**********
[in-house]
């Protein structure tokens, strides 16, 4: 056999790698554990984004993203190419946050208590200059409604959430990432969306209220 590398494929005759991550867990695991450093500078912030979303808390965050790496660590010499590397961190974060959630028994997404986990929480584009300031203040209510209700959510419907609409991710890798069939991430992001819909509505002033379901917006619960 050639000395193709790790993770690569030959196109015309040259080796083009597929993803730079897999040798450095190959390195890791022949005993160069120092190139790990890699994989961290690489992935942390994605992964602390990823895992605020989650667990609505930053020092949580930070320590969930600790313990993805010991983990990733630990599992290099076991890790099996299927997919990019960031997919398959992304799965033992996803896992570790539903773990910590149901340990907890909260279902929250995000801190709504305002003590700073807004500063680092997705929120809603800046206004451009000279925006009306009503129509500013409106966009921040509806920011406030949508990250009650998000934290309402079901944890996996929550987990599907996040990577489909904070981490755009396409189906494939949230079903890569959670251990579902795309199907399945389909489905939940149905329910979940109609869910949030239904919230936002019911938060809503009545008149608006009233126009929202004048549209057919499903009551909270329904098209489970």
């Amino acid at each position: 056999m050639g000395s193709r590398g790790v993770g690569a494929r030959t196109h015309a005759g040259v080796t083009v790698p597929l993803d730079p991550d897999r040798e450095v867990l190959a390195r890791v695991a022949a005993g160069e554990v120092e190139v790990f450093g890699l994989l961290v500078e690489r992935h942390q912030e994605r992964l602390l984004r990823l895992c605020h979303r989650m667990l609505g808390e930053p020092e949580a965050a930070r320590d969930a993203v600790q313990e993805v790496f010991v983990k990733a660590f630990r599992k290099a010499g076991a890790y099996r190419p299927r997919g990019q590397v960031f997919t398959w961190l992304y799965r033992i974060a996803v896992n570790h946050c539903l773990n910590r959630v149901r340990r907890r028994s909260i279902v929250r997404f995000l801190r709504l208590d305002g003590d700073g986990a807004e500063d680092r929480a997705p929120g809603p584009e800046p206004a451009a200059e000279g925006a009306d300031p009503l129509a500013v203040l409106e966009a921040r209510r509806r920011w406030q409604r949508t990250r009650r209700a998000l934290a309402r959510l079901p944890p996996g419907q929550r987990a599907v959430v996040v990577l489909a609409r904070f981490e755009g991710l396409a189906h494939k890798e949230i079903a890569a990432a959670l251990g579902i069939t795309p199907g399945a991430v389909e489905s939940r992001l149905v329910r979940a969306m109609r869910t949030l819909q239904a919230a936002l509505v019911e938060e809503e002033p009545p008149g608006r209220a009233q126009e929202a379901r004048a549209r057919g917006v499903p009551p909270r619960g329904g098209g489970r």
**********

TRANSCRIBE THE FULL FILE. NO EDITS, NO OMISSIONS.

[in-house]
């Protein structure tokens, strides 16, 4: 056999790698554990984004993203190419946050208590200059409604959430990432969306209220 590398494929005759991550867990695991450093500078912030979303808390965050790496660590010499590397961190974060959630028994997404986990929480584009300031203040209510209700959510419907609409991710890798069939991430992001819909509505002033379901917006619960 050639000395193709790790993770690569030959196109015309040259080796083009597929993803730079897999040798450095190959390195890791022949005993160069120092190139790990890699994989961290690489992935942390994605992964602390990823895992605020989650667990609505930053020092949580930070320590969930600790313990993805010991983990990733630990599992290099076991890790099996299927997919990019960031997919398959992304799965033992996803896992570790539903773990910590149901340990907890909260279902929250995000801190709504305002003590700073807004500063680092997705929120809603800046206004451009000279925006009306009503129509500013409106966009921040509806920011406030949508990250009650998000934290309402079901944890996996929550987990599907996040990577489909904070981490755009396409189906494939949230079903890569959670251990579902795309199907399945389909489905939940149905329910979940109609869910949030239904919230936002019911938060809503009545008149608006009233126009929202004048549209057919499903009551909270329904098209489970």
């Amino acid at each position: 056999m050639g000395s193709r590398g790790v993770g690569a494929r030959t196109h015309a005759g040259v080796t083009v790698p597929l993803d730079p991550d897999r040798e450095v867990l190959a390195r890791v695991a022949a005993g160069e554990v120092e190139v790990f450093g890699l994989l961290v500078e690489r992935h942390q912030e994605r992964l602390l984004r990823l895992c605020h979303r989650m667990l609505g808390e930053p020092e949580a965050a930070r320590d969930a993203v600790q313990e993805v790496f010991v983990k990733a660590f630990r599992k290099a010499g076991a890790y099996r190419p299927r997919g990019q590397v960031f997919t398959w961190l992304y799965r033992i974060a996803v896992n570790h946050c539903l773990n910590r959630v149901r340990r907890r028994s909260i279902v929250r997404f995000l801190r709504l208590d305002g003590d700073g986990a807004e500063d680092r929480a997705p929120g809603p584009e800046p206004a451009a200059e000279g925006a009306d300031p009503l129509a500013v203040l409106e966009a921040r209510r509806r920011w406030q409604r949508t990250r009650r209700a998000l934290a309402r959510l079901p944890p996996g419907q929550r987990a599907v959430v996040v990577l489909a609409r904070f981490e755009g991710l396409a189906h494939k890798e949230i079903a890569a990432a959670l251990g579902i069939t795309p199907g399945a991430v389909e489905s939940r992001l149905v329910r979940a969306m109609r869910t949030l819909q239904a919230a936002l509505v019911e938060e809503e002033p009545p008149g608006r209220a009233q126009e929202a379901r004048a549209r057919g917006v499903p009551p909270r619960g329904g098209g489970r």